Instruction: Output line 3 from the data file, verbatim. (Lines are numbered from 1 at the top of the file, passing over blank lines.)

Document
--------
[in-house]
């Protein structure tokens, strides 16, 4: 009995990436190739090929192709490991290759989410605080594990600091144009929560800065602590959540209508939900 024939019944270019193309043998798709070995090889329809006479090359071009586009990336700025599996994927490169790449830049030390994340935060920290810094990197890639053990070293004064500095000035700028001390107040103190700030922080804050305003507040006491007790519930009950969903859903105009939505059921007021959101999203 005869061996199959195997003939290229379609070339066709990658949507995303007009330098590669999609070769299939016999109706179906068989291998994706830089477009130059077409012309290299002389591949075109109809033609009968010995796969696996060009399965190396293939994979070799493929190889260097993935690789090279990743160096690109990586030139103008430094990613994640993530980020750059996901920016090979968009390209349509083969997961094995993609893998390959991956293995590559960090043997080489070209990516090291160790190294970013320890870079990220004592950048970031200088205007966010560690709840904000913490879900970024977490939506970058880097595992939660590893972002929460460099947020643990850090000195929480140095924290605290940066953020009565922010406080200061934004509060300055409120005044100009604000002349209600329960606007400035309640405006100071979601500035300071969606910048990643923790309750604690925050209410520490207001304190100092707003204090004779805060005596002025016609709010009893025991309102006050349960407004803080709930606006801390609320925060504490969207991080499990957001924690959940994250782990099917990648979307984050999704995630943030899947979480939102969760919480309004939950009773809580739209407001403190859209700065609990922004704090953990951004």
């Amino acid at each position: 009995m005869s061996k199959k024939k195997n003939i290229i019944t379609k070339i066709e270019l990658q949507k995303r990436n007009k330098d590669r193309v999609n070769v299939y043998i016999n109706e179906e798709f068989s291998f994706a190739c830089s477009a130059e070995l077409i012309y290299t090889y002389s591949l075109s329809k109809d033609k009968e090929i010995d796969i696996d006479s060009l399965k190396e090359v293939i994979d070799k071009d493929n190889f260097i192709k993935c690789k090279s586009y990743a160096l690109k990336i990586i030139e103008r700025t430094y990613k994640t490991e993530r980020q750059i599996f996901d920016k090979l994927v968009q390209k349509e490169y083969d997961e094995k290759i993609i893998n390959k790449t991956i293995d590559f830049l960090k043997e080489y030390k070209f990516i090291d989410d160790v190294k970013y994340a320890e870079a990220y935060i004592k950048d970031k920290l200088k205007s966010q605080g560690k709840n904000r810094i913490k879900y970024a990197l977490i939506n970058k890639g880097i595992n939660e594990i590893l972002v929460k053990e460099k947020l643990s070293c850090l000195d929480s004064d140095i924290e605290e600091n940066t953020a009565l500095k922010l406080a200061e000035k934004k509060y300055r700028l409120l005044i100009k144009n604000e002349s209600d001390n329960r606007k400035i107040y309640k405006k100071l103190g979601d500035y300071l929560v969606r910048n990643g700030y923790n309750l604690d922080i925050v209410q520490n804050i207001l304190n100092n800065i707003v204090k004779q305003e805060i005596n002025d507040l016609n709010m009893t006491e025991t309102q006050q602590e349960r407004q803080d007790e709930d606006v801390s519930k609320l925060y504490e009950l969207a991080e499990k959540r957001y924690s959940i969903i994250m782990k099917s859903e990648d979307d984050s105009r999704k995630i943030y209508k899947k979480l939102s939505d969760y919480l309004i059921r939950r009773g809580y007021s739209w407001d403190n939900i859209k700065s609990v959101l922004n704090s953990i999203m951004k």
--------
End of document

């Amino acid at each position: 009995m005869s061996k199959k024939k195997n003939i290229i019944t379609k070339i066709e270019l990658q949507k995303r990436n007009k330098d590669r193309v999609n070769v299939y043998i016999n109706e179906e798709f068989s291998f994706a190739c830089s477009a130059e070995l077409i012309y290299t090889y002389s591949l075109s329809k109809d033609k009968e090929i010995d796969i696996d006479s060009l399965k190396e090359v293939i994979d070799k071009d493929n190889f260097i192709k993935c690789k090279s586009y990743a160096l690109k990336i990586i030139e103008r700025t430094y990613k994640t490991e993530r980020q750059i599996f996901d920016k090979l994927v968009q390209k349509e490169y083969d997961e094995k290759i993609i893998n390959k790449t991956i293995d590559f830049l960090k043997e080489y030390k070209f990516i090291d989410d160790v190294k970013y994340a320890e870079a990220y935060i004592k950048d970031k920290l200088k205007s966010q605080g560690k709840n904000r810094i913490k879900y970024a990197l977490i939506n970058k890639g880097i595992n939660e594990i590893l972002v929460k053990e460099k947020l643990s070293c850090l000195d929480s004064d140095i924290e605290e600091n940066t953020a009565l500095k922010l406080a200061e000035k934004k509060y300055r700028l409120l005044i100009k144009n604000e002349s209600d001390n329960r606007k400035i107040y309640k405006k100071l103190g979601d500035y300071l929560v969606r910048n990643g700030y923790n309750l604690d922080i925050v209410q520490n804050i207001l304190n100092n800065i707003v204090k004779q305003e805060i005596n002025d507040l016609n709010m009893t006491e025991t309102q006050q602590e349960r407004q803080d007790e709930d606006v801390s519930k609320l925060y504490e009950l969207a991080e499990k959540r957001y924690s959940i969903i994250m782990k099917s859903e990648d979307d984050s105009r999704k995630i943030y209508k899947k979480l939102s939505d969760y919480l309004i059921r939950r009773g809580y007021s739209w407001d403190n939900i859209k700065s609990v959101l922004n704090s953990i999203m951004k």